Engineers at NASA’s Kennedy Space Center in Cape Canaveral, Florida has been working tirelessly over the past several works in an effort to add finishing touches to the Perseverance Rover (formerly Mars 2020) before it launches on a one-way trip to Mars later this year.
From adding the rover’s critical sampling equipment package to attaching its autonomous helicopter, it would be an understatement to say that NASA’s Engineers are making strides to prepare Perseverance in time for launch. Fortunately, yet more progress was made this past week after those same engineers performed a plethora of convoluted balancing acts on the Perseverance rover’s 2,260-pound chassis.
Image Credit: NASA/JPL-Caltech
In a public statement, NASA describes the process of balancing the Perseverance rover as being akin to an automobile mechanic placing small weights on a vehicle’s rim to ensure proper tire balance; this effectively mitigates any unwanted tire wobbles as you drive down the road at highway speeds. While balancing Perseverance’s chassis was substantially more complex, the chief reason for doing it is surprisingly similar.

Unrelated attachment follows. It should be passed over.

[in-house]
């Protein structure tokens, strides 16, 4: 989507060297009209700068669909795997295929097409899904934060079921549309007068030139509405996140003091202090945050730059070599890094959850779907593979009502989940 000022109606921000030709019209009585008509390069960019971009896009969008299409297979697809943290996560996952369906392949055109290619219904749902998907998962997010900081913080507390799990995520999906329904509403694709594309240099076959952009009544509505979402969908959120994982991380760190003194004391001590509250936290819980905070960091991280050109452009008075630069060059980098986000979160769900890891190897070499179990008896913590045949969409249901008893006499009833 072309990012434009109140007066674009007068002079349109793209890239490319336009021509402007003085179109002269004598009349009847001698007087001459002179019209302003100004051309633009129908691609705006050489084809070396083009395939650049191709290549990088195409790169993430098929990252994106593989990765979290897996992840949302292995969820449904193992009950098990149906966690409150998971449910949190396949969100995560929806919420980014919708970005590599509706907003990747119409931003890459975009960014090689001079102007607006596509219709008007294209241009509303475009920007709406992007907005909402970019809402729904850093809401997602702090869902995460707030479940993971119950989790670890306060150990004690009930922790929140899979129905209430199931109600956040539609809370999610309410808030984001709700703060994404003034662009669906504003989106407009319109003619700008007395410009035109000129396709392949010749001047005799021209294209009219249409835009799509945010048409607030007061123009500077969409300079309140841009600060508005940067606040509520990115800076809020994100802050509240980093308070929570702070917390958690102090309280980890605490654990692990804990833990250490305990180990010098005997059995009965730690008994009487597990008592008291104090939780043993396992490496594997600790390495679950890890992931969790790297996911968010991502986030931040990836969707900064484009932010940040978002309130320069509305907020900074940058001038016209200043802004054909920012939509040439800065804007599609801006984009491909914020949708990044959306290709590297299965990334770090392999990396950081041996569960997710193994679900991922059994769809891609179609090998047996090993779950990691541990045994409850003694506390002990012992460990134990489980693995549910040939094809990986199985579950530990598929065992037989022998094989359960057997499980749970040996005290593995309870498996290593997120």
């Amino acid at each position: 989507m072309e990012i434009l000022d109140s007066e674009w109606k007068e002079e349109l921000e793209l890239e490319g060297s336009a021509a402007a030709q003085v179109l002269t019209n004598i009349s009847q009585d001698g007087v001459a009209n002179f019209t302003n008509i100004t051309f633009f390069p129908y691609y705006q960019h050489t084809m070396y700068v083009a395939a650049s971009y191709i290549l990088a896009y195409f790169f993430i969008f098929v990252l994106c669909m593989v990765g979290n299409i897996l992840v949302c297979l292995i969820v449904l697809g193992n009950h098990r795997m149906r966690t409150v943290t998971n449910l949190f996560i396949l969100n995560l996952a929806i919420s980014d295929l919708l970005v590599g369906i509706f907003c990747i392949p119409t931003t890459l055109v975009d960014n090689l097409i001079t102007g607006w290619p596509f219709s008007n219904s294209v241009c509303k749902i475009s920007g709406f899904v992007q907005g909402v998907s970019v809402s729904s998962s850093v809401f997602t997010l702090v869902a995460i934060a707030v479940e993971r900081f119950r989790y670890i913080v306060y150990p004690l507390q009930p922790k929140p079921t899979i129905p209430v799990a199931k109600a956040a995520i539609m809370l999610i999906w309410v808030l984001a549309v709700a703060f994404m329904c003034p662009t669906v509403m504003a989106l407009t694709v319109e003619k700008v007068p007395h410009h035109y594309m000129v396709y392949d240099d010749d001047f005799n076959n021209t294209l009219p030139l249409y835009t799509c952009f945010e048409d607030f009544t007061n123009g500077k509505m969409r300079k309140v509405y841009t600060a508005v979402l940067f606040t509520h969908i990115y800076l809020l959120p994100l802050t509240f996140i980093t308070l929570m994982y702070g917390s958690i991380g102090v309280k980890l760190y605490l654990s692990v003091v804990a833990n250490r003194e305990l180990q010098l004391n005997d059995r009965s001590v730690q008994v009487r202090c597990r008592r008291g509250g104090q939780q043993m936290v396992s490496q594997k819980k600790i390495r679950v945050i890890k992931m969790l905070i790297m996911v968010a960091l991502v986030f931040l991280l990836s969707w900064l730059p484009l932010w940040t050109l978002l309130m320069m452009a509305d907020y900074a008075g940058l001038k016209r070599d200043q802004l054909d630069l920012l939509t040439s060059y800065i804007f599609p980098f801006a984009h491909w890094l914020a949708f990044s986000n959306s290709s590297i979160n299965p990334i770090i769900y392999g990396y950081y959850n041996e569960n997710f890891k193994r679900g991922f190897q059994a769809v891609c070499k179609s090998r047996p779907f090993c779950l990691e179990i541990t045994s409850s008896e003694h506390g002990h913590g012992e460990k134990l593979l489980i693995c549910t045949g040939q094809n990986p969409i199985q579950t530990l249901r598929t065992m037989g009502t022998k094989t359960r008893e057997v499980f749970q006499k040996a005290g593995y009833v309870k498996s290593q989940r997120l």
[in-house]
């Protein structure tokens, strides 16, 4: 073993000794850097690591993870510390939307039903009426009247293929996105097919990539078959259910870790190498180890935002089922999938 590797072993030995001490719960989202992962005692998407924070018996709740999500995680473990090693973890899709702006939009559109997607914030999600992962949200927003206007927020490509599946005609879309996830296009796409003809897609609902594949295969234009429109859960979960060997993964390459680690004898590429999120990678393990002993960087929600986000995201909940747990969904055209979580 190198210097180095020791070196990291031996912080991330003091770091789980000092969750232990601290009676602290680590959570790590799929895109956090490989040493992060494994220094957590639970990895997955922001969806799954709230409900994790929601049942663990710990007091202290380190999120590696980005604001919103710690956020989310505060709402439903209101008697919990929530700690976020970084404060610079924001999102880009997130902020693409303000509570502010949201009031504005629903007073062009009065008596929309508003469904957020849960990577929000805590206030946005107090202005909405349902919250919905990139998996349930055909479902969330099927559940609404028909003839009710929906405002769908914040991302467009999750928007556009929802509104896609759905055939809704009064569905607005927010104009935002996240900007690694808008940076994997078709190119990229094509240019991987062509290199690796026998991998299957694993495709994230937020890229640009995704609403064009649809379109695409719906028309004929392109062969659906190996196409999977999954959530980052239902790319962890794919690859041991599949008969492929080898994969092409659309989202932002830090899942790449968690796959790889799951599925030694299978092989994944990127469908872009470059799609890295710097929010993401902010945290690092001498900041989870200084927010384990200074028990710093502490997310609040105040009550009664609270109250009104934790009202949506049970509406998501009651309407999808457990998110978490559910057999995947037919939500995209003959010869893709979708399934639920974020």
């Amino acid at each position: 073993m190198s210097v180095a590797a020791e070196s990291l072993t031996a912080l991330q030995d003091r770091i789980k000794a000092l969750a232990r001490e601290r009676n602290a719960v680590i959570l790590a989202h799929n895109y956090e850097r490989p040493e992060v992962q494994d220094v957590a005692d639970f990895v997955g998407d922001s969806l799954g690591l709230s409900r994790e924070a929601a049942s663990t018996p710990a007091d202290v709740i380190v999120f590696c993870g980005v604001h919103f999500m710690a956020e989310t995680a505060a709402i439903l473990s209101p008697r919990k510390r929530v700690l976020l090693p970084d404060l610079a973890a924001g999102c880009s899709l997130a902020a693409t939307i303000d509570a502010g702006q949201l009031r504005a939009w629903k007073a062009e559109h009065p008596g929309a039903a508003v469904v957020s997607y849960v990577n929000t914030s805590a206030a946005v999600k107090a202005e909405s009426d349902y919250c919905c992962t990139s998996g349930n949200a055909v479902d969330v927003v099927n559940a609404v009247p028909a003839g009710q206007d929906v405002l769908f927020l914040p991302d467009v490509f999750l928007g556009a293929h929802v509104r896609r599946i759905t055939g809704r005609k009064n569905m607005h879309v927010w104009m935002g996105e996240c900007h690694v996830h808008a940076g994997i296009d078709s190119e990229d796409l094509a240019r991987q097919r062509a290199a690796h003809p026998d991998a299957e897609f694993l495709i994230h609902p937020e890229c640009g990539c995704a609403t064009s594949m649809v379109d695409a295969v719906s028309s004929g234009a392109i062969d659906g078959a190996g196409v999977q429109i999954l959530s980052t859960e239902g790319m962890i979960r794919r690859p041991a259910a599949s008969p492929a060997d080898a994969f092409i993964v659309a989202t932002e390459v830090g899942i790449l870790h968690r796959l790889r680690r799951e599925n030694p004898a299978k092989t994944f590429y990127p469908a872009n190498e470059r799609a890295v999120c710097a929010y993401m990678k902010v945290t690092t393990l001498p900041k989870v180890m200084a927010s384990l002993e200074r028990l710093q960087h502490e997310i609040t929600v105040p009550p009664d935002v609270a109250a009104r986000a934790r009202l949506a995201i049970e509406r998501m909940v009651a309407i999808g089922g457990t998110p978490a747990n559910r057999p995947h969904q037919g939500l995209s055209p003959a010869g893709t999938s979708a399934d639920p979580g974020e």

To make this happen, the engineers had to rotate the Perseverance rover along its X-axis to discover its center of gravity relative to its z-axis. In doing so, they recognized an imbalance in the rover’s mass distribution that called for approximately 13.8 pounds’ worth of weights to be added to the chassis. Upon adding the artificial weight, Perseverance’s center of gravity is now believed to be within just 0.001 inch of the intended target.
As tedious of a detail as balance may seem for such a complex project, it turns out to be rather critical to the success of the rover’s primary mission. It’s imperative that Perseverance sports a near-perfect balance as it enters the Martian atmosphere, as settling for anything different would mean risking the spacecraft’s integrity and spelling out potential disaster upon landing.
Assuming Perseverance wasn’t in perfect balance upon landing, there’s a possibility that it would impact the rover’s calculated trajectory as it lands. The numbers assume that Perseverance is in perfect balance, so an imbalance could mean that Perseverance lands somewhere it isn’t supposed to, or that it lands crooked, and so on.
Now that Perseverance is in near-perfect balance, it’s closer than ever to being ready for its launch later this year. The window of opportunity opens up on July 17th and closes on August 5th. If it can launch on time, then it will reach Mars by February 18th, 2021.